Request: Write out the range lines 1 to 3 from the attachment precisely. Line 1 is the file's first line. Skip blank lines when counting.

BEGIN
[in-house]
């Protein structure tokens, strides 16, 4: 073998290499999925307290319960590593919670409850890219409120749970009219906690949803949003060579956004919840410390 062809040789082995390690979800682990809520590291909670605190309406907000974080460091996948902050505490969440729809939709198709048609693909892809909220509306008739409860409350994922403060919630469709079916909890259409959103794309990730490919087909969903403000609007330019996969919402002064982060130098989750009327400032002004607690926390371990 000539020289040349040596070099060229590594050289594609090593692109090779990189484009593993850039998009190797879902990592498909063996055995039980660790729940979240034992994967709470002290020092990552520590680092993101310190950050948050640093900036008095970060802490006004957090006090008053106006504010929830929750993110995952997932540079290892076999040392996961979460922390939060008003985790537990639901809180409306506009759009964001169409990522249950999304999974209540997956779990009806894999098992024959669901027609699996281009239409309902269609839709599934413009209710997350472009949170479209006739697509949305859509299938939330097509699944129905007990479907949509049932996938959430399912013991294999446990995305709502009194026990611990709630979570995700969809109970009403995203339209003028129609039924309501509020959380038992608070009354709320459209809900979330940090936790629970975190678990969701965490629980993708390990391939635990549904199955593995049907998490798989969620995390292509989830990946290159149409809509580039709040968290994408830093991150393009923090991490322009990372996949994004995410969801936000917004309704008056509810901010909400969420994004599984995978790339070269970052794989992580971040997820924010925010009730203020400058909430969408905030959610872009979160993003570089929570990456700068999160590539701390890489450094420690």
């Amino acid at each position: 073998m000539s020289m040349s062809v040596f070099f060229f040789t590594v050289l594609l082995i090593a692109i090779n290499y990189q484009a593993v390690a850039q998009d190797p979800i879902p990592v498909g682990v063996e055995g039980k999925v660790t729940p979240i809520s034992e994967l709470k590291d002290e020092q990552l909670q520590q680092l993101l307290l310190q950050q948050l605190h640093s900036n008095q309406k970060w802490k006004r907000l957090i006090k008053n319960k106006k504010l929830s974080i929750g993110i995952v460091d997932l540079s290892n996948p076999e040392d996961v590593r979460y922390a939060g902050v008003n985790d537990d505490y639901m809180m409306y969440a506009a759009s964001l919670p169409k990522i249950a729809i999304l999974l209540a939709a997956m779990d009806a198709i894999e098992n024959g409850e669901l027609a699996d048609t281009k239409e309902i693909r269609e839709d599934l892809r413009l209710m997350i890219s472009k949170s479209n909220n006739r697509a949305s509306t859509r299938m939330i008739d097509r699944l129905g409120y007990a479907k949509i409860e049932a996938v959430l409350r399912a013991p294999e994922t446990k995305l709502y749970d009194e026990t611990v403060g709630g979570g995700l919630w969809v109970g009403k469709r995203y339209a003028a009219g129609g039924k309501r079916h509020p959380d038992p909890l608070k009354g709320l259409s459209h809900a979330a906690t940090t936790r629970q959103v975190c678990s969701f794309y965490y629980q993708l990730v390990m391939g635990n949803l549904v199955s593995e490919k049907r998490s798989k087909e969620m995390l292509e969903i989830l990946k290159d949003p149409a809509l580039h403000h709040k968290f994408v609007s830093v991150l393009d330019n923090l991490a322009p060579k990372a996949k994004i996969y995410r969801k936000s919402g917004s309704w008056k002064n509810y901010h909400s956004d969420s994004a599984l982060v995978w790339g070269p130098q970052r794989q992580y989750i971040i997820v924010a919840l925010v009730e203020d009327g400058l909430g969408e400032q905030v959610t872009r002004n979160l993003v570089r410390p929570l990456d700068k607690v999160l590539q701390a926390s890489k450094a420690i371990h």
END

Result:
[in-house]
């Protein structure tokens, strides 16, 4: 073998290499999925307290319960590593919670409850890219409120749970009219906690949803949003060579956004919840410390 062809040789082995390690979800682990809520590291909670605190309406907000974080460091996948902050505490969440729809939709198709048609693909892809909220509306008739409860409350994922403060919630469709079916909890259409959103794309990730490919087909969903403000609007330019996969919402002064982060130098989750009327400032002004607690926390371990 000539020289040349040596070099060229590594050289594609090593692109090779990189484009593993850039998009190797879902990592498909063996055995039980660790729940979240034992994967709470002290020092990552520590680092993101310190950050948050640093900036008095970060802490006004957090006090008053106006504010929830929750993110995952997932540079290892076999040392996961979460922390939060008003985790537990639901809180409306506009759009964001169409990522249950999304999974209540997956779990009806894999098992024959669901027609699996281009239409309902269609839709599934413009209710997350472009949170479209006739697509949305859509299938939330097509699944129905007990479907949509049932996938959430399912013991294999446990995305709502009194026990611990709630979570995700969809109970009403995203339209003028129609039924309501509020959380038992608070009354709320459209809900979330940090936790629970975190678990969701965490629980993708390990391939635990549904199955593995049907998490798989969620995390292509989830990946290159149409809509580039709040968290994408830093991150393009923090991490322009990372996949994004995410969801936000917004309704008056509810901010909400969420994004599984995978790339070269970052794989992580971040997820924010925010009730203020400058909430969408905030959610872009979160993003570089929570990456700068999160590539701390890489450094420690």
């Amino acid at each position: 073998m000539s020289m040349s062809v040596f070099f060229f040789t590594v050289l594609l082995i090593a692109i090779n290499y990189q484009a593993v390690a850039q998009d190797p979800i879902p990592v498909g682990v063996e055995g039980k999925v660790t729940p979240i809520s034992e994967l709470k590291d002290e020092q990552l909670q520590q680092l993101l307290l310190q950050q948050l605190h640093s900036n008095q309406k970060w802490k006004r907000l957090i006090k008053n319960k106006k504010l929830s974080i929750g993110i995952v460091d997932l540079s290892n996948p076999e040392d996961v590593r979460y922390a939060g902050v008003n985790d537990d505490y639901m809180m409306y969440a506009a759009s964001l919670p169409k990522i249950a729809i999304l999974l209540a939709a997956m779990d009806a198709i894999e098992n024959g409850e669901l027609a699996d048609t281009k239409e309902i693909r269609e839709d599934l892809r413009l209710m997350i890219s472009k949170s479209n909220n006739r697509a949305s509306t859509r299938m939330i008739d097509r699944l129905g409120y007990a479907k949509i409860e049932a996938v959430l409350r399912a013991p294999e994922t446990k995305l709502y749970d009194e026990t611990v403060g709630g979570g995700l919630w969809v109970g009403k469709r995203y339209a003028a009219g129609g039924k309501r079916h509020p959380d038992p909890l608070k009354g709320l259409s459209h809900a979330a906690t940090t936790r629970q959103v975190c678990s969701f794309y965490y629980q993708l990730v390990m391939g635990n949803l549904v199955s593995e490919k049907r998490s798989k087909e969620m995390l292509e969903i989830l990946k290159d949003p149409a809509l580039h403000h709040k968290f994408v609007s830093v991150l393009d330019n923090l991490a322009p060579k990372a996949k994004i996969y995410r969801k936000s919402g917004s309704w008056k002064n509810y901010h909400s956004d969420s994004a599984l982060v995978w790339g070269p130098q970052r794989q992580y989750i971040i997820v924010a919840l925010v009730e203020d009327g400058l909430g969408e400032q905030v959610t872009r002004n979160l993003v570089r410390p929570l990456d700068k607690v999160l590539q701390a926390s890489k450094a420690i371990h």